READER LETTER: Identity fraud - Young being targeted

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The National Fraud and Cyber Crime Reporting Centre are saying that Identity fraudsters are now targeting young people. New research and reports just released is showing a 52 per cent increase in young people are now falling victim to identity fraud.

In 2015, almost 24,000 young people aged 30 and under were victims of identity fraud. This is an alarming rise and up from 15,766 in 2014, and is more than double the 11,000 victims in this age bracket in 2010.

These figures have been published on the same day as a new short film launched online to raise awareness of this type of fraud.

Identity fraud can happen when a fraudster pretends to be an innocent individual to buy a product or take out a loan in their name. Often victims do not realise they are being targeted until a bill arrives for something they did not buy or they suddenly experience problems with their credit rating.

Fraudsters are becoming very successful at accessing personal information from their victims accounts, they obtain this information in a variety of ways including hacking and data loss, as well as using social media to put the pieces of someone’s identity together, online is a very well used information centre, but the facts are 86 per cent of all identity fraud is obtained through this channel. Fraudsters are very much opportunists and they are finding that banks and lenders have become very professional at detecting false identities, so the fraudsters are now changing their tactics and are targeting people’s details instead.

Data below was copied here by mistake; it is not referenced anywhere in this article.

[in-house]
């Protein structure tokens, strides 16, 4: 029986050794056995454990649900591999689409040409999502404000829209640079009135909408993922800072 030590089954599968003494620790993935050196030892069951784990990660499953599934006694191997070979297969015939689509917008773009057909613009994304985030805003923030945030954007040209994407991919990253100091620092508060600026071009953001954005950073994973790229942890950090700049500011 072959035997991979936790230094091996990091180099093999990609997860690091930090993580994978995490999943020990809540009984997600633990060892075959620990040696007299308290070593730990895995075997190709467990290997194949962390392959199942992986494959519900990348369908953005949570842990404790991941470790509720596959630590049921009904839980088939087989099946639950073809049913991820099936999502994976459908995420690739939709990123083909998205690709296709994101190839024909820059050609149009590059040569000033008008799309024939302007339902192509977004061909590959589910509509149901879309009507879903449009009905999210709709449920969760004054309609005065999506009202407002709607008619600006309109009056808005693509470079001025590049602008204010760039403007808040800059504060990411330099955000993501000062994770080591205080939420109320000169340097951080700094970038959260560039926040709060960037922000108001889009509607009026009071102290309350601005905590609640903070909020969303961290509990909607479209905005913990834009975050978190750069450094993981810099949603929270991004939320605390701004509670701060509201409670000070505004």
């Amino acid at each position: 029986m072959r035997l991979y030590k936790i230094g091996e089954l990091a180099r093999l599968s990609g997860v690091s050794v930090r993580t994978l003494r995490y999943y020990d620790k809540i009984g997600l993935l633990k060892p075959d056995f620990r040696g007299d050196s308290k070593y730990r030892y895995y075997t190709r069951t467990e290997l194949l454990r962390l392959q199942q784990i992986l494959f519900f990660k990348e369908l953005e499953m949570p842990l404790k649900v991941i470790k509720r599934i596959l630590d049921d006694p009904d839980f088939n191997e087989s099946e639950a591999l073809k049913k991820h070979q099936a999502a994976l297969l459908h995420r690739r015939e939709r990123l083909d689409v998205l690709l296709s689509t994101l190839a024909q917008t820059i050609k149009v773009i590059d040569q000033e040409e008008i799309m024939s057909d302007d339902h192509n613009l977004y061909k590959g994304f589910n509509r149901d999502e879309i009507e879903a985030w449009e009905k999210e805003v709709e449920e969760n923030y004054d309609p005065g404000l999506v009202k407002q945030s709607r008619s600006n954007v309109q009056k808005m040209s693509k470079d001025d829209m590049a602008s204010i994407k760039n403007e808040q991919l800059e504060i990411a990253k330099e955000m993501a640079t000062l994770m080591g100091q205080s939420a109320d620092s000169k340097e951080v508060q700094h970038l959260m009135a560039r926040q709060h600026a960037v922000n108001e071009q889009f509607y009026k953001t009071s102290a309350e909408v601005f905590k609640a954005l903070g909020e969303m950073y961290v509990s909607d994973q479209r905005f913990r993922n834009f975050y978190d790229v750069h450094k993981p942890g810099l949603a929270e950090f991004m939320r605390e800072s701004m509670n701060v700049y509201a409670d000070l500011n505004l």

We all have a role to play in preventing fraud, however it is a concern that society, government and industry do not seem to have the lack of awareness about identity fraud on their radar, which is making it easier for fraudsters to obtain the information that they need.

The likes of Facebook, Twitter, LinkedIn and other online platforms are now not just a thriving social media sight , but they are now a hunting ground for identity thieves, to them the information we put online is a goldmine. We must keep our personal information safe and secure,and in the fight against fraud, education is of prime importance and we must all work together and raise awareness of how the issue is now increasingly affecting young people.

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Hucknall County Councillor

John Wilmott

Representing the Hucknall First Community Forum